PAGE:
«Where, if not in Aquino? [...] If you are not the first disciples of Thomas Aquinas, what could the others say?» It is September, 14th 1974. Paul VI addresses to the town of Aquino at the end of his journey in the places of Sain Thomas (Montecassino abbey, where Thomas studied; Fossanova Abbey, where Thomas ended his life, while travelling to the Council of Lyon; a passage – not a stop – to the Castle of Roccasecca, that in Thomas’ times was part of the territory of Aquino, and where the Doctor Angelicus was born), the Pope finally reaches Aquino. There, Thomas wrote his last autograph letter to Bernardo Ayglerio, abbot of Montecassino, while he was heading to the Council of Lyon in 1274.  The crowd that welcomes Paul VI is incredibly warm. And the Pope speaks off the cuff.

His speech arouses consciences.  «What am I going to say to you, citizens of Aquino? Needles to say to be happy and proud to be descendents and fellow citizens of such a great man, a saint, a doctor of the Church, one of the biggest characters in the history of humanity, that uncased the doctrine of the Church in a way that maybe no one else in the story was able to do. […] Let us wish you – recommend you – what is now of your responsibility and of your spiritual responsiveness: be worthy to have the name of Thomas Aquinas».

The story of Thomas Aquinas reminds us that the Middle Ages were already a globalized world. Thomas studies in Montecassino, then in Naples, then in Paris, then in Koln with Albert the Great, then in Paris again, and finally he goes to Naples to found a stadium generale. Nowadays, he would be called visiting professor. In the Middle Ages, he was just a cultured person. A cultured person to value.

There is much to reconsider about the Middle Ages. The Black Legend that depicted Medieval Age as «dark centuries» had been invented during the 18th Century during the Enlightenment, and it resisted through Romanticism and Evolutionism. But – in the “long” millennium between 5th and 15th century – everything and the reverse of everything happen. In that time – and not only in that time – there had been the Barbaric invasions and the stakes of Inquisition; but there had also been the starting of modern sciences and techniques, the splendor of Gothic Cathedral and Scholastic Rationality, the Foundation of Universities and of the economic-financial system that still exists today.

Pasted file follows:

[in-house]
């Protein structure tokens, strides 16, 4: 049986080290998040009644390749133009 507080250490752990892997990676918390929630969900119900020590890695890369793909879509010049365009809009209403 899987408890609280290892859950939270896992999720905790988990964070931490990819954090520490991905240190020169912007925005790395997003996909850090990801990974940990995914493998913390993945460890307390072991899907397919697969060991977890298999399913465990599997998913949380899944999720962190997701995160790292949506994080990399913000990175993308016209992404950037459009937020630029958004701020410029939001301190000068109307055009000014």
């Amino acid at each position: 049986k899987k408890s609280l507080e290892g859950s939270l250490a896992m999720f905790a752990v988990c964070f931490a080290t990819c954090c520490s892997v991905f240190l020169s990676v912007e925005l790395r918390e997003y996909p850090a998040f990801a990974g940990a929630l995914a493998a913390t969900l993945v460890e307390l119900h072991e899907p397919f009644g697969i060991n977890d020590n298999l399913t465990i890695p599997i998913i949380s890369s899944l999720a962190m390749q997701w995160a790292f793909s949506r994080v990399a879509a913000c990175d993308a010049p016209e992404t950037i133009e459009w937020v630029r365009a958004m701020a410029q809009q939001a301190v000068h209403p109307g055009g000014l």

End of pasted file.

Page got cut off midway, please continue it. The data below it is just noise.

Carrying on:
Middle ages and population growth

«Between 1000 and 1200 – Antonio Fazio, former governor of the Bank of Italy, said the last May to a convention about the encyclical Mater et Magistra – world population rapidly increase. In Europe, Medieval civilization flourishes with towns, trades, universities of Paris, Bononia, Naples, Oxford. Until 1350, the population growth continues: population in Europe is more than the double of year 1000. At the half of the 14th century, the number of men and women passed from 30 million to about 75 million. During the Centuries when the power of Rome rose and developed, European population – from 400 b.C. to 200 b.C. – doubled. Then, a period of demographic decline that last until 600 after Christ follow. During these years, the power of Rome disappears. Southern Europe and Italy are invaded by barbarous, civil and economic life reverts. Just the ecclesiastic (Christian) centres of power and civilization are saved. At a later time, the culture of the big Benedictins monasteries will develop. Only after the crisis of the last Medieval Age – the second half of the 18th century – and so during the 19th and 20th Century, there had been in Europe and in the World an always higher demographic resumption».